3. A person who was sexually assaulted should never be blamed for what happened
  4. A person who forces himself sexually on another person should always be blamed for what happened
  5. Many cases of so-called “acquaintance rape” are nothing more than an unfortunate misunderstanding between two people
  6. Without exception a person who forces himself sexually on another person should face legal consequences
  7. It really isn’t fair to charge a man with sexual assault if the other person was drinking at the time and led him on

Then, later on in the program, I was directed to these explanations regarding the question: “How does alcohol affect a person’s ability to give sexual consent?”

Alcohol and Consent

Consent is what a person says or does to give agreement for sexual contact, including sexual intercourse, to occur.

Alcohol can create a lot of confusion when it comes to interpreting whether a person has actually given consent. Because alcohol affects judgment, decision-making, and the ability to communicate clearly, drinking can seriously affect someone’s ability to give clear consent. Alcohol can also make it difficult for the other person involved to understand whether their potential partner has given consent or is even capable of legally doing so.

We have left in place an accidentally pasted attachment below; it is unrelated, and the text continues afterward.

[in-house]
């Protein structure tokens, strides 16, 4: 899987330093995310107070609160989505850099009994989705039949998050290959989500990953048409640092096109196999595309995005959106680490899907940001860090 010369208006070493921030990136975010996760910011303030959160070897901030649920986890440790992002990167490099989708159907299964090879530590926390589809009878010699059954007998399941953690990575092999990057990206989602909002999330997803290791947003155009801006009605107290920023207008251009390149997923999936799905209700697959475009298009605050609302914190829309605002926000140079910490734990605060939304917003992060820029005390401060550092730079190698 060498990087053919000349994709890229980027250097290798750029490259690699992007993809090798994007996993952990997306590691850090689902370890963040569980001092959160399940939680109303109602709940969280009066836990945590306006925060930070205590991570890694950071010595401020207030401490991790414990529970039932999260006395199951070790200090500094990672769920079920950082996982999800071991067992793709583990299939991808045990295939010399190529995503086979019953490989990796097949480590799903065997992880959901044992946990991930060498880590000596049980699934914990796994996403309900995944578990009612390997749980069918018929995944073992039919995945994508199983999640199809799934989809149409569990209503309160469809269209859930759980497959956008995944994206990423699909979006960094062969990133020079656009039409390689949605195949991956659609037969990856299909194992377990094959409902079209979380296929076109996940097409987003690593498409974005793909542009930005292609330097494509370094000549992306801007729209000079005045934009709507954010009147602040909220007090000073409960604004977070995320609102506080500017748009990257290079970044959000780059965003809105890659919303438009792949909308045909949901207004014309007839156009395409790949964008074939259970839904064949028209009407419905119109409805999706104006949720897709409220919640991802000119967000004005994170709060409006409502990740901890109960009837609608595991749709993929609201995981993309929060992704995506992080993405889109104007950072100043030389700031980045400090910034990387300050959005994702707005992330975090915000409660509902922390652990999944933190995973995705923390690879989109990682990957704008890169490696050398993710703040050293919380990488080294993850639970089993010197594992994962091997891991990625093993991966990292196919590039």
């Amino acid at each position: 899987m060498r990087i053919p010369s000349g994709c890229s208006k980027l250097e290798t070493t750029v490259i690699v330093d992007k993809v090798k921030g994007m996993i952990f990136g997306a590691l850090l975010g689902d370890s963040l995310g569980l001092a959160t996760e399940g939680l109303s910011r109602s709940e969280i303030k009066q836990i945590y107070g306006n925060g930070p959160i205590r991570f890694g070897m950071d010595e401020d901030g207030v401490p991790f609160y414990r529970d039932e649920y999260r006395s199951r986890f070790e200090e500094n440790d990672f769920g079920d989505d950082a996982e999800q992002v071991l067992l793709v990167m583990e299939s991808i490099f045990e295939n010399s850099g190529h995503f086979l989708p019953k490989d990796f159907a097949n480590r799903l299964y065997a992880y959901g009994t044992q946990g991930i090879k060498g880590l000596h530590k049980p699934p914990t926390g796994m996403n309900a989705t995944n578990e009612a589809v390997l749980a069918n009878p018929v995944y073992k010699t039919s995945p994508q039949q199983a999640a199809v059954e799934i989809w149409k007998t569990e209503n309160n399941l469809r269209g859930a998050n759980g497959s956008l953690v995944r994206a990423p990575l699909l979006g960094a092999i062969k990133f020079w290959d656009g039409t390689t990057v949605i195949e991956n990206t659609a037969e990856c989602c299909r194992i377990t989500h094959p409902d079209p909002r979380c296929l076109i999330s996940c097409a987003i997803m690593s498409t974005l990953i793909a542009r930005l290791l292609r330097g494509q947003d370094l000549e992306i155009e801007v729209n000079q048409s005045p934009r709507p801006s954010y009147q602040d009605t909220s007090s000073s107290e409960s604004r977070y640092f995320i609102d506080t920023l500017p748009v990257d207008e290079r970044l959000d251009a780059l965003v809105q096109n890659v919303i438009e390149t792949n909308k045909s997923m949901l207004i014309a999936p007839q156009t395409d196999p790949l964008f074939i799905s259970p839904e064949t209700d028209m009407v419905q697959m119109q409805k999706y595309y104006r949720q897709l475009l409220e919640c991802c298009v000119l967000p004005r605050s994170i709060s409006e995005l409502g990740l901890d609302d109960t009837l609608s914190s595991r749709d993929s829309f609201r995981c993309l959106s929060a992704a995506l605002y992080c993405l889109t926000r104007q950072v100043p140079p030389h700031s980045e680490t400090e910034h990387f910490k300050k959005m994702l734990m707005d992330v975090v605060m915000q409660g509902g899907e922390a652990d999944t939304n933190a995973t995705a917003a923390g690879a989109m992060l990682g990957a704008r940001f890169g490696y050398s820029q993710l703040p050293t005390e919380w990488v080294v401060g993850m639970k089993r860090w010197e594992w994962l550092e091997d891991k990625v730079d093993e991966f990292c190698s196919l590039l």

Determining Consent

In order to be sure that consent has taken place, people should keep in mind the following four standards:

Both parties should be unimpaired by alcohol or drugs: Both individuals should be able to control their own thoughts and know what is going on around them.

Both parties should be able to act freely: Both individuals must be free to change their mind at any time, and a person’s silence should not be misinterpreted as consent.

Both parties should clearly communicate their permission: Both individuals should discuss their willingness to have sex well in advance of sexual activity.

Both parties should be honest about their desires: Both individuals should be 100% honest about their feelings, and they should not convince their partners to have sex by being dishonest about their feelings or intentions.

Source: Berkowitz, A. B., (2002). “Guidelines for Sex in Intimate Relationships.” Campus Safety & Student Development. 4 (3), 49-50

Let me just say it: Hooray. I’m so glad that this was included, though kind of depressed that I was so surprised.